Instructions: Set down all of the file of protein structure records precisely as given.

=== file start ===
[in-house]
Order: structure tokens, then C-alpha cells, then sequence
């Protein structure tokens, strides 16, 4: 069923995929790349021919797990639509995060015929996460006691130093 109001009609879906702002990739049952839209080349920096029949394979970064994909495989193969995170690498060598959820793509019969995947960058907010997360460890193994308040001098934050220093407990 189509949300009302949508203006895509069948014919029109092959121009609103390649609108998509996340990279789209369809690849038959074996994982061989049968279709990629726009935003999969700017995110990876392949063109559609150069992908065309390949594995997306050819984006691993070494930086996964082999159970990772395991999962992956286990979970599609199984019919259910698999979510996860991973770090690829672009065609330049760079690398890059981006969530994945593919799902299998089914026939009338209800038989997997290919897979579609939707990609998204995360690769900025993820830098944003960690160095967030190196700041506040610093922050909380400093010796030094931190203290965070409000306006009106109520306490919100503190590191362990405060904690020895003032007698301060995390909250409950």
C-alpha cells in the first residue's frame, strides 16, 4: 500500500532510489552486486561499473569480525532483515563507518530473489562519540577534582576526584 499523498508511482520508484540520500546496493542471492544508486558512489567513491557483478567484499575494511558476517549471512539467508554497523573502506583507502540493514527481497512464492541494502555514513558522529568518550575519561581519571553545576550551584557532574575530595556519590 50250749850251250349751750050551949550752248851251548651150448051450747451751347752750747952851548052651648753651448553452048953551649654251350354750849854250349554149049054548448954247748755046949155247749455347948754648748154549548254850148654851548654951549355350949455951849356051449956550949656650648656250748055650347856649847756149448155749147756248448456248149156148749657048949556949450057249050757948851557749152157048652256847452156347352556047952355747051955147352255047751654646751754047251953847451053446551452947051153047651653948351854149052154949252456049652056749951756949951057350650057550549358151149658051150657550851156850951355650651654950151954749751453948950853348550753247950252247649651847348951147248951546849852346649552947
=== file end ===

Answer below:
[in-house]
Order: structure tokens, then C-alpha cells, then sequence
């Protein structure tokens, strides 16, 4: 069923995929790349021919797990639509995060015929996460006691130093 109001009609879906702002990739049952839209080349920096029949394979970064994909495989193969995170690498060598959820793509019969995947960058907010997360460890193994308040001098934050220093407990 189509949300009302949508203006895509069948014919029109092959121009609103390649609108998509996340990279789209369809690849038959074996994982061989049968279709990629726009935003999969700017995110990876392949063109559609150069992908065309390949594995997306050819984006691993070494930086996964082999159970990772395991999962992956286990979970599609199984019919259910698999979510996860991973770090690829672009065609330049760079690398890059981006969530994945593919799902299998089914026939009338209800038989997997290919897979579609939707990609998204995360690769900025993820830098944003960690160095967030190196700041506040610093922050909380400093010796030094931190203290965070409000306006009106109520306490919100503190590191362990405060904690020895003032007698301060995390909250409950």
C-alpha cells in the first residue's frame, strides 16, 4: 500500500532510489552486486561499473569480525532483515563507518530473489562519540577534582576526584 499523498508511482520508484540520500546496493542471492544508486558512489567513491557483478567484499575494511558476517549471512539467508554497523573502506583507502540493514527481497512464492541494502555514513558522529568518550575519561581519571553545576550551584557532574575530595556519590 50250749850251250349751750050551949550752248851251548651150448051450747451751347752750747952851548052651648753651448553452048953551649654251350354750849854250349554149049054548448954247748755046949155247749455347948754648748154549548254850148654851548654951549355350949455951849356051449956550949656650648656250748055650347856649847756149448155749147756248448456248149156148749657048949556949450057249050757948851557749152157048652256847452156347352556047952355747051955147352255047751654646751754047251953847451053446551452947051153047651653948351854149052154949252456049652056749951756949951057350650057550549358151149658051150657550851156850951355650651654950151954749751453948950853348550753247950252247649651847348951147248951546849852346649552947